Several automotive suppliers have shifted responsibility for a bulk of their pre-production work to a small clique of toolmakers.
That work — long the domain of either carmakers or their large, Tier 1 parts suppliers — is significant for those toolmakers fortunate enough to land a long-term contact that can last several years.
It has caused several large tooling firms to hire a phalanx of global program managers and invest in expanded prototyping shops, design studios, auxiliary equipment and assembly operations. In turn, those shops have begun to contract for work with smaller mold makers, a function traditionally under the aegis of parts suppliers.
The approach shifts the ground for mold makers accustomed to frequent bidding wars for smaller jobs, said Thomas Ruczynski, marketing vice president of Proper Mold & Engineering Cos., a toolmaking services provider in Center Line, Mich.
``We're involved for a longer period from start to finish on one project,'' he said. ``It keeps us working, and we don't have to constantly look for new business.''
Many toolmakers have recrafted their physical operations to keep in tune with suppliers' needs. For in-stance, over the past decade, mold maker Reko International Group Inc. of Oldcastle, Ontario, has created an on-site umbrella of services: mold making, engineering, prototype parts, mold tryouts, custom and special machining, and the production of fixtures, gauges and assembly equipment.
The operation is parceled into separate buildings on a series of narrow streets throughout an Ontario industrial park. Trucks continually shuttle molds and equipment to different loading docks at the Reko complex.
The firm, which recorded C$68 million (US$44 million) in sales for fiscal year 1998, now more closely resembles a sprawling campus of tooling services than the hardscrabble mold shop of its origins.
Other firms will need to follow a similar path to compete, said Reko business development manager Ron Beneteau.
``I really think our model is the way the industry must go to succeed,'' he said. ``We're just a bit ahead of the curve.''
PME, a Reko competitor, has adopted a similar approach, offering an array of separate buildings for mold tryouts, prototyping and high-precision tooling.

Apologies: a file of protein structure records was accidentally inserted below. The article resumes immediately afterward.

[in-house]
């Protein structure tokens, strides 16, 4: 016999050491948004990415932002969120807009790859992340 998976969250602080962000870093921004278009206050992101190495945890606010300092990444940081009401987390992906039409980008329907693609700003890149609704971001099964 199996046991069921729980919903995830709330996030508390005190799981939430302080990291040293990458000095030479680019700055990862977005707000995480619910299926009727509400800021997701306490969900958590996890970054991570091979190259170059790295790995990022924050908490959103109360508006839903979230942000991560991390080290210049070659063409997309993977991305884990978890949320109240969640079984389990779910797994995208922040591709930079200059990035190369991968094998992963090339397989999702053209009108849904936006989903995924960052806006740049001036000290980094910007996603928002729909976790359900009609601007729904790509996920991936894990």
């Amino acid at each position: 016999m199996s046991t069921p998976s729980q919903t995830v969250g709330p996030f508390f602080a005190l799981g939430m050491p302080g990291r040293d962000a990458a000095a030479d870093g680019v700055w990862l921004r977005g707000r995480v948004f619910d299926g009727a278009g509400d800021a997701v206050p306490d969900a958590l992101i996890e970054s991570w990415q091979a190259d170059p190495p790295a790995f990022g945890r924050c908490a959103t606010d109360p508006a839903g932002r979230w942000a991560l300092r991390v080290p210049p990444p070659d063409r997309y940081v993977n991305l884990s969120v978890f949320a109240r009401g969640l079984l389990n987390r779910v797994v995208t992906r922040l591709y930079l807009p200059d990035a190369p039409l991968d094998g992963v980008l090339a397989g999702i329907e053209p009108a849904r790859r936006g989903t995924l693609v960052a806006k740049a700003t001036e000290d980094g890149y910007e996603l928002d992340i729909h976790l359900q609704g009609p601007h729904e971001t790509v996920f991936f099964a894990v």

Last fall, PME went one step further: It opened a 31,500-square-foot design and prototyping plant for its Pinnacle Technologies Inc. subsidiary in Center Line.
The facility includes three private design studios where carmakers, parts suppliers and tooling engineers work under a cloak of secrecy. Each studio offers a personal outside entrance and private elevator leading to the second-floor offices, where designers can gaze through windows at prototypes being made below.
``We want to give our customers a private place here to work,'' said Mark Montone, PME business development director. ``We want them to feel comfortable coming here.''
The new era of tooling also comes with a few potential hazards. The ranks of toolmakers are expected to be winnowed further over the next few years, said Jeffrey Mengel, a tooling-industry analyst with Plante & Moran LLP in Southfield, Mich.
Many old-school toolmakers will be forced to build a wider array of services or find a distinct niche to survive, Mengel said. That will be a difficult transition for some shops, he said.
``Some of them have a reluctance to venture into new design, processes and other value-added areas,'' he said. ``But there will be winners and losers here, and those that have an aggressive growth strategy should do quite well.''
The approach has other potential pitfalls. The process of passing product-development work to toolmakers can lead to a loss of production efficiency, said Tim Gale, operations director with T.A. Systems Inc., a secondary-equipment tooling supplier in Rochester Hills, Mich.
``Our customers are mainly toolmakers now,'' Gale said. ``We can become an afterthought for a tooling company wanting to offer tooling and assembly equipment at one bare-bones package price. We're one more step removed from decisions that can help [parts suppliers].''
Too many cooks can also spoil the stew, said David Cole, director of the Office for the Study of Automotive Transportation at the University of Michigan. Responsibility is seeping out of the hands of parts makers, he said.